[MARMAM] New Publication on Sperm whale year-round presence & ambient sound levels in the Greek Seas

Niki Diogou nikitsoto01 at hotmail.com
Mon May 13 07:42:22 PDT 2019


Dear all,

My colleagues and I are glad to share with the MARMAM Community our paper on sperm whale acoustic presence in the Greek Seas, published in Mediterranean Marine Science.



DIOGOU, N., KLINCK, H., FRANTZIS, A., NYSTUEN, J., PAPATHANASSIOU, E., & KATSANEVAKIS, S. (2019).
Year-round acoustic presence of sperm whales (Physeter macrocephalus) and baseline ambient ocean sound levels in the Greek Seas.
Mediterranean Marine Science, 20(1), 208-221. doi:http://dx.doi.org/10.12681/mms.18769



*Corresponding author: niki.diogou at gmail.com<http://gmail.com>


Abstract

The sperm whale (Physeter macrocephalus) is the largest odontocete occurring in the Greek Seas. However, monitoring the species’ spatiotemporal distribution patterns is especially difficult during the winter months when unfavorable weather conditions often hinder survey efforts. In the Greek Seas, visual cetacean surveys are typically not conducted between November and March. In a first attempt to collect year-round baseline information on sperm whale occurrence patterns in Greek waters, two Passive Aquatic Listeners (PALs) were deployed for 19 months, at Pylos Station (36.8 N, 21.6ο E) in the Hellenic Trench, and at Athos Station (40.0 N, 24.7ο E) in the North Aegean Trough. Results revealed the year-round presence of sperm whales at Pylos Station with a higher number of detections observed during late spring and throughout the summer. No sperm whale vocalizations were detected at Athos Station. An ambient sound level analysis revealed higher winter and lower summer levels at both sites largely driven by local weather conditions. Results showed that marine life in the Hellenic Trench area was exposed to higher low frequency (< 1 kHz) sound levels (by up to 10 dB re 1 μPa2/Hz). Ambient noise below 1 kHz is frequently dominated by anthropogenic sources including shipping. Ship strikes and noise disturbance constitute major threats for the small, genetically isolated, endangered sperm whale population. The results of this study are useful for sperm whale conservation efforts in the region and may help policymakers in prioritizing mitigation measures, including the establishment of speed limits and rerouting of ship traffic.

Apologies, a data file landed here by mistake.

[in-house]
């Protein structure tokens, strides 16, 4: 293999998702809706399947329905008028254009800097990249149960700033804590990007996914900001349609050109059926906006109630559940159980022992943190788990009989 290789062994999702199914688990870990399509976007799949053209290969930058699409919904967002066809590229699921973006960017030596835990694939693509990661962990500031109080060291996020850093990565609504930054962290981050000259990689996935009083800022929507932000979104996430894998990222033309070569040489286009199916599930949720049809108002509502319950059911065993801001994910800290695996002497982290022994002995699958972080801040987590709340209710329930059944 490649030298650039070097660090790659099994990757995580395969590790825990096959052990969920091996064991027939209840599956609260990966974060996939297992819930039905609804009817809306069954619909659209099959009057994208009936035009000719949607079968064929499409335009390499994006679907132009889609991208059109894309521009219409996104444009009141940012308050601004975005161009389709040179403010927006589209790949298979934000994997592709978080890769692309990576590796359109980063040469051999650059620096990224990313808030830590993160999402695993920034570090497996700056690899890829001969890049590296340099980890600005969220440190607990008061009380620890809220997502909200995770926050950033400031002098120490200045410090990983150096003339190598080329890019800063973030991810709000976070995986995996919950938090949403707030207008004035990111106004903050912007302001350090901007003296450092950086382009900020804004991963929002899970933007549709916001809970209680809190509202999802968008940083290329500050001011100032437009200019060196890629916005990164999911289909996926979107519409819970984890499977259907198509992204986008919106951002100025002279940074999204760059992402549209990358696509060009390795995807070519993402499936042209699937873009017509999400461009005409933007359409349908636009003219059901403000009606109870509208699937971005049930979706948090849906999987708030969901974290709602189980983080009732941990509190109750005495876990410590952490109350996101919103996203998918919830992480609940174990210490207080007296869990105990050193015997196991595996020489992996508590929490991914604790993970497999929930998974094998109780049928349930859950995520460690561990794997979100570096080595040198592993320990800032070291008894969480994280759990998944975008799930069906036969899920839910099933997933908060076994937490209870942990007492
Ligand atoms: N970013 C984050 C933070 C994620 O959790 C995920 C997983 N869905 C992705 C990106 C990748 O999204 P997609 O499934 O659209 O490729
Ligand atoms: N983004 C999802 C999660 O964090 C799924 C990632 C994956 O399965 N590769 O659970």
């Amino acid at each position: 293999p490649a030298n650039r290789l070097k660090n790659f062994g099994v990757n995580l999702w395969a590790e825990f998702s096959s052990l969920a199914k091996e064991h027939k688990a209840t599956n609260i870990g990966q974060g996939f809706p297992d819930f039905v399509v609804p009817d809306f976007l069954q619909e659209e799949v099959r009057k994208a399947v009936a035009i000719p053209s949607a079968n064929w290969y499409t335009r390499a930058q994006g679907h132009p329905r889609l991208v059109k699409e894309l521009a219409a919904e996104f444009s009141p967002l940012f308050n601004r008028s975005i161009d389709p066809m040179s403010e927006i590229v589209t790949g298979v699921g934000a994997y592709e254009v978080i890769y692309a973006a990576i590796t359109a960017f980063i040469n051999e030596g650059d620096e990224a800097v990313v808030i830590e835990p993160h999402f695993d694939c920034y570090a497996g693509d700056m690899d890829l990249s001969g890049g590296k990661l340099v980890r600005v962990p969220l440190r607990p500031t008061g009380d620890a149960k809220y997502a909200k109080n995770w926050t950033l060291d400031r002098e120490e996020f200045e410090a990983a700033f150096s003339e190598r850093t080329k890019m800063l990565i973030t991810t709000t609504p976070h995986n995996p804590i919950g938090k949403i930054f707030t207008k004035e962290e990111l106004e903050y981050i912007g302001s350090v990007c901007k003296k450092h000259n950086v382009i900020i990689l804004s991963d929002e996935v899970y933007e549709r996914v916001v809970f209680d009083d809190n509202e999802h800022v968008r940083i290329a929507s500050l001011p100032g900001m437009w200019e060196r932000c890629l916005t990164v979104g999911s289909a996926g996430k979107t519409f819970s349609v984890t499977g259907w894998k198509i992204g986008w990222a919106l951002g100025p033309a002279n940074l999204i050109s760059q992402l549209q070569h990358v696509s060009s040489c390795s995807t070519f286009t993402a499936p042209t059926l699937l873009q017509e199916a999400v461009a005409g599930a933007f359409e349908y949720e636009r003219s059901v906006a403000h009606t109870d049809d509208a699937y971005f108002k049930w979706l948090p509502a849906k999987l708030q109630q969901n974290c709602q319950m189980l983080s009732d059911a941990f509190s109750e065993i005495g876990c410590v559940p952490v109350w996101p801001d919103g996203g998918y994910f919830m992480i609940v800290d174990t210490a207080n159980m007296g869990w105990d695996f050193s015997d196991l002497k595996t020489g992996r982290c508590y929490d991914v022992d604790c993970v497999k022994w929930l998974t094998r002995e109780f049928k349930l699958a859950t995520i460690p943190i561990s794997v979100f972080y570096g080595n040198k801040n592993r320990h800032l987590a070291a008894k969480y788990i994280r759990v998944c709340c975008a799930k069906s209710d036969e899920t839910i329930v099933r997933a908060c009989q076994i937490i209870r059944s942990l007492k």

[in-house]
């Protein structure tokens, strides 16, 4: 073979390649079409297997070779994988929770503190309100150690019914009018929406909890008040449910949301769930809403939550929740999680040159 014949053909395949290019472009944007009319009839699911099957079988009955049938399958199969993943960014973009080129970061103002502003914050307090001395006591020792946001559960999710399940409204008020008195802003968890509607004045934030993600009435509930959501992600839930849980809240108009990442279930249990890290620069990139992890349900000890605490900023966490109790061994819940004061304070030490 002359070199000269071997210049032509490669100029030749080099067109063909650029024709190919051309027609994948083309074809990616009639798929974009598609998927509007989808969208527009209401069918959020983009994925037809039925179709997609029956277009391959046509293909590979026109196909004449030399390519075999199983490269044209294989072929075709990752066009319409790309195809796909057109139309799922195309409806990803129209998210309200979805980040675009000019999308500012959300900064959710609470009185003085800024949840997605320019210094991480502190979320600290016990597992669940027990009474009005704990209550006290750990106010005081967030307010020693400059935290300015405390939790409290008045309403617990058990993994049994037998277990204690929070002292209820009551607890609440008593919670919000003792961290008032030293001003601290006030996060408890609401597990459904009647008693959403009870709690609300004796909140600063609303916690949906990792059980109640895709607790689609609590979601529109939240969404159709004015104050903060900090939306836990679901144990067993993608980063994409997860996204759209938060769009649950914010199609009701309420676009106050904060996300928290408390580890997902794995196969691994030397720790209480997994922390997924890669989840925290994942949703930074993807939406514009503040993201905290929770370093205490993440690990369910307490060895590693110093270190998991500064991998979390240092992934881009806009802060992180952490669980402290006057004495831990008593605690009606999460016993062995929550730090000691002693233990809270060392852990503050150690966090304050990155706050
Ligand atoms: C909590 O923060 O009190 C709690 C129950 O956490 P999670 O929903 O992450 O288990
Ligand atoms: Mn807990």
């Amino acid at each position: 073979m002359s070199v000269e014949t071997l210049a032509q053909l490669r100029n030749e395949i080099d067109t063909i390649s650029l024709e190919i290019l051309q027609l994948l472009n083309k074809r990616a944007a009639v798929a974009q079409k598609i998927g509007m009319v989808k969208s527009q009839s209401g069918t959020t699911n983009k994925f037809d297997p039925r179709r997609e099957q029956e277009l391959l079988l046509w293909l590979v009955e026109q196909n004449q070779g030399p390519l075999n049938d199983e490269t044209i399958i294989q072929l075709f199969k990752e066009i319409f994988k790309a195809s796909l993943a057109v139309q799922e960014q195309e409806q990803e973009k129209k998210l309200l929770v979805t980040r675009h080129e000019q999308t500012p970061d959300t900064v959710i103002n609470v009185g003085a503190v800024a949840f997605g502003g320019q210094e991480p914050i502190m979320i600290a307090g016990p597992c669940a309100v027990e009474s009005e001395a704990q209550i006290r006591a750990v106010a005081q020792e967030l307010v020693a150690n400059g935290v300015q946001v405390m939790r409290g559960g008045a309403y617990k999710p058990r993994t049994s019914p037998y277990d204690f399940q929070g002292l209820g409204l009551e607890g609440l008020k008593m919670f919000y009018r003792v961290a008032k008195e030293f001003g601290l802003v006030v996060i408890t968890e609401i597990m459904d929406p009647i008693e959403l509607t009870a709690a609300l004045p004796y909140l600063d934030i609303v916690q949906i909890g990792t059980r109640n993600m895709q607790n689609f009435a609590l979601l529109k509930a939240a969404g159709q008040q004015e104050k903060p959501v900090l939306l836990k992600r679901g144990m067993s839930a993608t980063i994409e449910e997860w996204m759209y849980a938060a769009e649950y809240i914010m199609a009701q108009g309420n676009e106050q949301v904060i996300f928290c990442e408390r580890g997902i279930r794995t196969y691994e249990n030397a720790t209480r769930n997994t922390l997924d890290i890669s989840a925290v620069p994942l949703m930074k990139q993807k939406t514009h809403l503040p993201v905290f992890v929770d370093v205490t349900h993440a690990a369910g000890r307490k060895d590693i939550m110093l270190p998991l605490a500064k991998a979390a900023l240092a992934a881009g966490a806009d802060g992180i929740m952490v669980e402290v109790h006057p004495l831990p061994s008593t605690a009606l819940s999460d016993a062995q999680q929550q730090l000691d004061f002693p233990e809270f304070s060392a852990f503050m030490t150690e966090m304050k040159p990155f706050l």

The manuscript is available for download at:

ttps://ejournals.epublishing.ekt.gr/index.php/hcmr-med-mar-sc/article/view/18769<http://ejournals.epublishing.ekt.gr/index.php/hcmr-med-mar-sc/article/view/18769>



Please do not hesitate to contact me (niki.diogou<https://lists.uvic.ca/mailman/listinfo/marmam> at gmail.com<http://gmail.com>) with any questions.



Best regards,

Niki



Niki Diogou

PhD candidate , Acoustic Ecology

Oregon State University Research Collective for Applied Acoustics (ORCAA)
Hellenic Center for Marine Research, Department of Oceanography
University of the Aegean, Department of Marine Sciences
+30 6944 050 050


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